Deleting a process disconnects Emacs immediately from the subprocess. Processes are deleted automatically after they terminate, but not necessarily right away. You can delete a process explicitly at any time. If you explicitly delete a terminated process before it is deleted automatically, no harm results. Deleting a running process sends a signal to terminate it (and its child processes, if any), and calls the process sentinel. See Sentinels.
When a process is deleted, the process object itself continues to exist as long as other Lisp objects point to it. All the Lisp primitives that work on process objects accept deleted processes, but those that do I/O or send signals will report an error. The process mark continues to point to the same place as before, usually into a buffer where output from the process was being inserted.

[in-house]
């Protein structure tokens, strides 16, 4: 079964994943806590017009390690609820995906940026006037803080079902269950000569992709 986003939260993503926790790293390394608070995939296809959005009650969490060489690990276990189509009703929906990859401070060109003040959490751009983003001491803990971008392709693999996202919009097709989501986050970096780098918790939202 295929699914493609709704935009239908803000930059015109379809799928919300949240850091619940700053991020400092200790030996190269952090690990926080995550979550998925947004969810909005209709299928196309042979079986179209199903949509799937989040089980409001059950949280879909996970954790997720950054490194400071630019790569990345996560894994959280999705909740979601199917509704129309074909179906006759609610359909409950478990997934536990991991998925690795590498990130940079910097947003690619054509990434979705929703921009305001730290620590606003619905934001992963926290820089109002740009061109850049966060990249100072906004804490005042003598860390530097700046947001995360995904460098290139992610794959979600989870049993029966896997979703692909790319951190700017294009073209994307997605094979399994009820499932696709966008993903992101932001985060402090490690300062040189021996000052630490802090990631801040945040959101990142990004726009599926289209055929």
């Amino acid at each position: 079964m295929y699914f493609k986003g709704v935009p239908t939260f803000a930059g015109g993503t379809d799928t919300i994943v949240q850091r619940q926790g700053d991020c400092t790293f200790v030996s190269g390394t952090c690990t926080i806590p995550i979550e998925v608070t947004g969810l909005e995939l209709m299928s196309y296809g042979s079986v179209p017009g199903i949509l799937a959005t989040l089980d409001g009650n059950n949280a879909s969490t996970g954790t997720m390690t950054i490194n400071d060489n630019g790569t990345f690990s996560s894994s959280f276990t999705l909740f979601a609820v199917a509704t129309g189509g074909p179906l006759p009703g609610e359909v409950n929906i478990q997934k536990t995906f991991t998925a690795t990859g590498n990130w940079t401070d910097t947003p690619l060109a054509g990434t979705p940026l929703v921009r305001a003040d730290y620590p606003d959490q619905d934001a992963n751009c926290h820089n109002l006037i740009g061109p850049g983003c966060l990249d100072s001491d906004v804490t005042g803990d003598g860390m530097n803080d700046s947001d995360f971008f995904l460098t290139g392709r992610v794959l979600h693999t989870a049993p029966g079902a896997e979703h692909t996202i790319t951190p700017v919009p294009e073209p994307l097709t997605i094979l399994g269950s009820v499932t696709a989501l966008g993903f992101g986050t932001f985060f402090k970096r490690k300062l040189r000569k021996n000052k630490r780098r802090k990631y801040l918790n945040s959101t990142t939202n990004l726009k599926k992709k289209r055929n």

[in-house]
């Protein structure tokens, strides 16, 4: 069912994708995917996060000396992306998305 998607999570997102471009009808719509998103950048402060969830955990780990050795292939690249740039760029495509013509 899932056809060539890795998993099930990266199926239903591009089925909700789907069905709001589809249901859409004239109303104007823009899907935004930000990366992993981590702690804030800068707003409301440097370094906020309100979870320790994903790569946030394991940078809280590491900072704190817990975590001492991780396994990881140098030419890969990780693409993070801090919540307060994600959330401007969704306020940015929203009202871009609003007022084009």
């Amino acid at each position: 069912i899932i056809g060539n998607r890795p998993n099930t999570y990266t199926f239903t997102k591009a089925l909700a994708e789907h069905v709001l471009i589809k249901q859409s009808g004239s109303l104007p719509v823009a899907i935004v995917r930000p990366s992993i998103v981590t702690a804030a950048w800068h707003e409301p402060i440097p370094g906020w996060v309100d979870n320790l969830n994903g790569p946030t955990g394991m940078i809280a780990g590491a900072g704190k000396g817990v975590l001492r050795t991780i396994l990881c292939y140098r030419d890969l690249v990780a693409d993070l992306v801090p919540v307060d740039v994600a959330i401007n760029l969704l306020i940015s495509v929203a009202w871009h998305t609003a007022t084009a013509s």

This variable controls automatic deletion of processes that have terminated (due to calling
exitor to a signal). If it is
nil, then they continue to exist until the user runs
list-processes. Otherwise, they are deleted immediately after they exit.
This function deletes a process, killing it with a
SIGKILLsignal if the process was running a program. The argument may be a process, the name of a process, a buffer, or the name of a buffer. (A buffer or buffer-name stands for the process that
delete-processon a running process terminates it, updates the process status, and runs the sentinel immediately. If the process has already terminated, calling
delete-processhas no effect on its status, or on the running of its sentinel (which will happen sooner or later).
If the process object represents a network, serial, or pipe connection, its status changes to
closed; otherwise, it changes to
signal, unless the process already exited. See process-status.(delete-process "*shell*") ⇒ nil